Generosity Psychology

New research explains why it makes evolutionary (and mathematical) sense for us to be kind to strangers.

"It makes evolutionary sense for me to never let go of you...ever!"

The study, published in the Proceedings of the National Academy of Sciences, shows that people are, on average, more generous to strangers than most mathematical models predict – and that there’s a logical reason for cooperation to evolve this way: it often doesn’t cost much to be generous, but a single act of stinginess could cost you a long-term friend. In other words, petty greed just isn’t worth the risk.

This conclusion might seem face-slappingly obvious, but what’s intriguing here is the fact that it has a solid mathematical basis. A team led by psychologists Andrew Delton and Max Krasnow of the University of California, Santa Barbara constructed computer simulations of natural selection systems.

The “agents” (i.e., simulated individuals) used a Bayesian reasoning process to predict whether they would interact with the same partner in the future, and factored this information into their decisions about whether or not to be generous in a Prisoner’s Dilemma-type game. As it turned out, though, cooperation was a more evolutionarily stable strategy whether or not an agent reasoned that it would encounter the same partner again:

Even though their beliefs were as accurate as possible, our simulated people evolved to the point where they essentially ignored their beliefs and cooperated with others regardless. This happens even when almost 90 percent of the interactions in their social world are actually one-time rather than indefinitely continued.

This is in stark contrast to loads of previous mathematical models, which predicted that the best strategy is to be generous with one’s regular reciprocal partners, but selfish in one-time-only interactions. Instead, this research shows that the cost/benefit ratio for both these kinds of generosity is about the same:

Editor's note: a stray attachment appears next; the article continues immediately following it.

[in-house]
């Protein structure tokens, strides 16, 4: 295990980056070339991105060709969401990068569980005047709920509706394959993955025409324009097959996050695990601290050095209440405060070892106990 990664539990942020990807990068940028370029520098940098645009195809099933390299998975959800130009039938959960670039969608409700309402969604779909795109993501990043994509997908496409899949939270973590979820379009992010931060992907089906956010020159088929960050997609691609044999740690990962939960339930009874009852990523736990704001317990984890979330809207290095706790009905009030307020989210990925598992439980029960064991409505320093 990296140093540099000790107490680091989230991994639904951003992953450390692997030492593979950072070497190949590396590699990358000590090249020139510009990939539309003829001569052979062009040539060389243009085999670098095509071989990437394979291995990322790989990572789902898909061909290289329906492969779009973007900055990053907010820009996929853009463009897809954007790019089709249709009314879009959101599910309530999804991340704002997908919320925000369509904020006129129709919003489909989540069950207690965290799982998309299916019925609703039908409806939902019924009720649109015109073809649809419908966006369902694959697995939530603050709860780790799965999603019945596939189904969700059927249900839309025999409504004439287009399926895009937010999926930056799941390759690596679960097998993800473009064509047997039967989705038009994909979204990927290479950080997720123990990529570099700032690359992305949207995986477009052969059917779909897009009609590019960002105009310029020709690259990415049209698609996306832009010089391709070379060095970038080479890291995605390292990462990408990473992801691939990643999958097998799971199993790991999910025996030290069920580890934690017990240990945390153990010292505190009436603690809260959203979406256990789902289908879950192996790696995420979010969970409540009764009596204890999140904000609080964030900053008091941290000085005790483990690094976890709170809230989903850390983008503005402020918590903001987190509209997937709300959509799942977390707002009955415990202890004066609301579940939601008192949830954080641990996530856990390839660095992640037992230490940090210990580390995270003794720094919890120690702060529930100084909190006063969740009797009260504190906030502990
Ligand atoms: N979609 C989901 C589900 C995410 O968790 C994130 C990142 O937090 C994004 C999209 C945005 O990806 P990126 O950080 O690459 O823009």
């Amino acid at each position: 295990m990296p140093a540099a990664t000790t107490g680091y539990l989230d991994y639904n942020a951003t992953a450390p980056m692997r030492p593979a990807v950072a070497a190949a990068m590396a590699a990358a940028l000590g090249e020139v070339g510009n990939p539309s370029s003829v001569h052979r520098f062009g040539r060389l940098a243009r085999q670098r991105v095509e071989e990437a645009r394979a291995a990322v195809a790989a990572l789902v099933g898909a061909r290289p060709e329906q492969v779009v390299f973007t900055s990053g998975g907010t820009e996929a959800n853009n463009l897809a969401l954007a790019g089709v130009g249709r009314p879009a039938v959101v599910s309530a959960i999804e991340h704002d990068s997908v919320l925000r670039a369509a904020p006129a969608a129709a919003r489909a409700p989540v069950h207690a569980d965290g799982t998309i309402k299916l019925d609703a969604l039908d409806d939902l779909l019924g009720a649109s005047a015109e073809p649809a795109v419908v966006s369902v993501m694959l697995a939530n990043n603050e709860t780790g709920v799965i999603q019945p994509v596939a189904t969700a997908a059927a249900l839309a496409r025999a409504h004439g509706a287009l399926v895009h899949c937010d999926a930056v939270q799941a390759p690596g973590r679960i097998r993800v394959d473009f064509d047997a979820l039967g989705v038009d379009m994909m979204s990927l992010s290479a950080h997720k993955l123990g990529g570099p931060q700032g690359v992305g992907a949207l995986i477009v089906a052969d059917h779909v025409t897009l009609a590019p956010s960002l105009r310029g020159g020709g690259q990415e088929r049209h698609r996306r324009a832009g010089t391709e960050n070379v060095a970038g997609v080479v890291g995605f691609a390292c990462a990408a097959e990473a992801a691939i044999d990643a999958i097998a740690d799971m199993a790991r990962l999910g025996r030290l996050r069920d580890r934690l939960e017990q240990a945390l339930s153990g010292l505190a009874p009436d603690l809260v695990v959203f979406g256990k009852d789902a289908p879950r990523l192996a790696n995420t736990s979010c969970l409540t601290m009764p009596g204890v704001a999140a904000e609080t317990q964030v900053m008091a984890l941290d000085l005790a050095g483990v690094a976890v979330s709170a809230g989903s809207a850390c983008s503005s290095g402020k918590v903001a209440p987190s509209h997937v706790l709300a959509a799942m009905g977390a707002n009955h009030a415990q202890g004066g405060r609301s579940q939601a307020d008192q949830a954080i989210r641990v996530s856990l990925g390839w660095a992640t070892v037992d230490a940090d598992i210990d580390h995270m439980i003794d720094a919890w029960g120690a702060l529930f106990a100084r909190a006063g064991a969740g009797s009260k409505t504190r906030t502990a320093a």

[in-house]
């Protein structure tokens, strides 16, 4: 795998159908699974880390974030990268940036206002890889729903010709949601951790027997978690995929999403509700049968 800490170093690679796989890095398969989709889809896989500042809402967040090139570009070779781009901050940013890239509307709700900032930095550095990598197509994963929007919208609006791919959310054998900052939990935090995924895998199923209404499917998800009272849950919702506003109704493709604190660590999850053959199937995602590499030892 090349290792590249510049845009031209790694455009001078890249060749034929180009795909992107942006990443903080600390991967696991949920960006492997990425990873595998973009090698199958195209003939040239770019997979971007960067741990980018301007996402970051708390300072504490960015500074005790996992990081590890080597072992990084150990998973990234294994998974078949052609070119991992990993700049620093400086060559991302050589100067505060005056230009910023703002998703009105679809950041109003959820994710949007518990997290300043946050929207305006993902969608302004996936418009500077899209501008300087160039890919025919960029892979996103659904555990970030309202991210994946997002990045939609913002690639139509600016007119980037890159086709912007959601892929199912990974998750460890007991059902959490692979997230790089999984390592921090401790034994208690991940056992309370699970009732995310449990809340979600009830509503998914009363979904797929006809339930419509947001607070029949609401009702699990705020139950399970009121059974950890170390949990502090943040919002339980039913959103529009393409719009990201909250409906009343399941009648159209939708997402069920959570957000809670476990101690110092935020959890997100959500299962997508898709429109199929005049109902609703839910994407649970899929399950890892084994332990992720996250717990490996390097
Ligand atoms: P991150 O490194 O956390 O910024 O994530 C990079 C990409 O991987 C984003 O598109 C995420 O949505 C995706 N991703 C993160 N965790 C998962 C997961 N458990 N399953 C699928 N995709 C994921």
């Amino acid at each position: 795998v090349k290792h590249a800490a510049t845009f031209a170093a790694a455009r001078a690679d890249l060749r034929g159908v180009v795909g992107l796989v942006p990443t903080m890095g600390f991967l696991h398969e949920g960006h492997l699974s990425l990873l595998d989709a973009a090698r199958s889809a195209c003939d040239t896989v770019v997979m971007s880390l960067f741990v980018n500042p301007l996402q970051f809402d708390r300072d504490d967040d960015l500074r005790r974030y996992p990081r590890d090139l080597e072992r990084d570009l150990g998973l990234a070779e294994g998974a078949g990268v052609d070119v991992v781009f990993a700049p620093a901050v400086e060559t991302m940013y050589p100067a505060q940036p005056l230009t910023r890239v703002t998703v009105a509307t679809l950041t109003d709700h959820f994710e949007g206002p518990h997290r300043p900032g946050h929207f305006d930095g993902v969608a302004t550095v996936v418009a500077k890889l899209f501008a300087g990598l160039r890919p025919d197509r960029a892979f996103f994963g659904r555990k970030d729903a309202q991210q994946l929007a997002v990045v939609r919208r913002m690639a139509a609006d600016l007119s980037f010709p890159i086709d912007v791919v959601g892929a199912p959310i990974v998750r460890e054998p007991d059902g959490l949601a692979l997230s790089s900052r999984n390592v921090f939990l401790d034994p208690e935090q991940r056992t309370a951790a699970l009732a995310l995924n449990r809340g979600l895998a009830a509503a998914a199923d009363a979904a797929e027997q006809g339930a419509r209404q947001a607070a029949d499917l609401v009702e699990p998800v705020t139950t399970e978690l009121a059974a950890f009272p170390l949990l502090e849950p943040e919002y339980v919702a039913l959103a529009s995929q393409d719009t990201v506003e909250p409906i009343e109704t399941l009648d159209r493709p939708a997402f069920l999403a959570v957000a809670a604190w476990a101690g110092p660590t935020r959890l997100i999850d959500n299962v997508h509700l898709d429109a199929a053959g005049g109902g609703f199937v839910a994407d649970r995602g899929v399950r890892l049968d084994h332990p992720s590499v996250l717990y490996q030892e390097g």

The conditions that promote the evolution of reciprocity — numerous repeat interactions and high-benefit exchanges — tend to promote one-shot generosity as well. Consequently, one-shot generosity should commonly coevolve with reciprocity.

It’s also interesting to note that this model predicts the same sort of generosity regardless of the size of the group – what’s important isn’t how likely you are to meet the same person again, but simply that there is a chance, however slight, that they might help you in the future.

This research caught my eye because of something that happened to me the other night: my friend and I were eating at a restaurant, when we noticed the people at the next table over loudly lecturing the waitress – scolding her, even – over the allegedly poor quality of the food. They refused to pay, and finally stormed out of the place. When my friend and I asked the waitress what had happened, she rehashed the customers’ complaints for us, then mentioned that almost every other table in the restaurant had called her over to offer stern judgments of the rude customers, and supportive words for her (both of which we also did).

As this research demonstrates, it was more than just empathy or an ancestral tribe mentality that influenced our actions that night – though those factors did have their roles, and might be reflections of a more underlying mathematical truth (as so many patterns in nature are). But odds are, neither we nor the rude customers will ever see that waitress again – and being kind to her only gained us a few moments of positive feelings. Nevertheless, being nice to that harmless stranger “felt right” to us – and as it happens, there’s an evolutionary reason for that.

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One Response to “Generosity Psychology”

  1. [...] That, of course, is because whether or not I tell you explicitly to donate some of the money, you probably have no desire to behave like Ebenezer Scrooge in front of me. In short, your brain is wired to warn you that a public act of pointless selfishness is, socially, a non-starter. [...]

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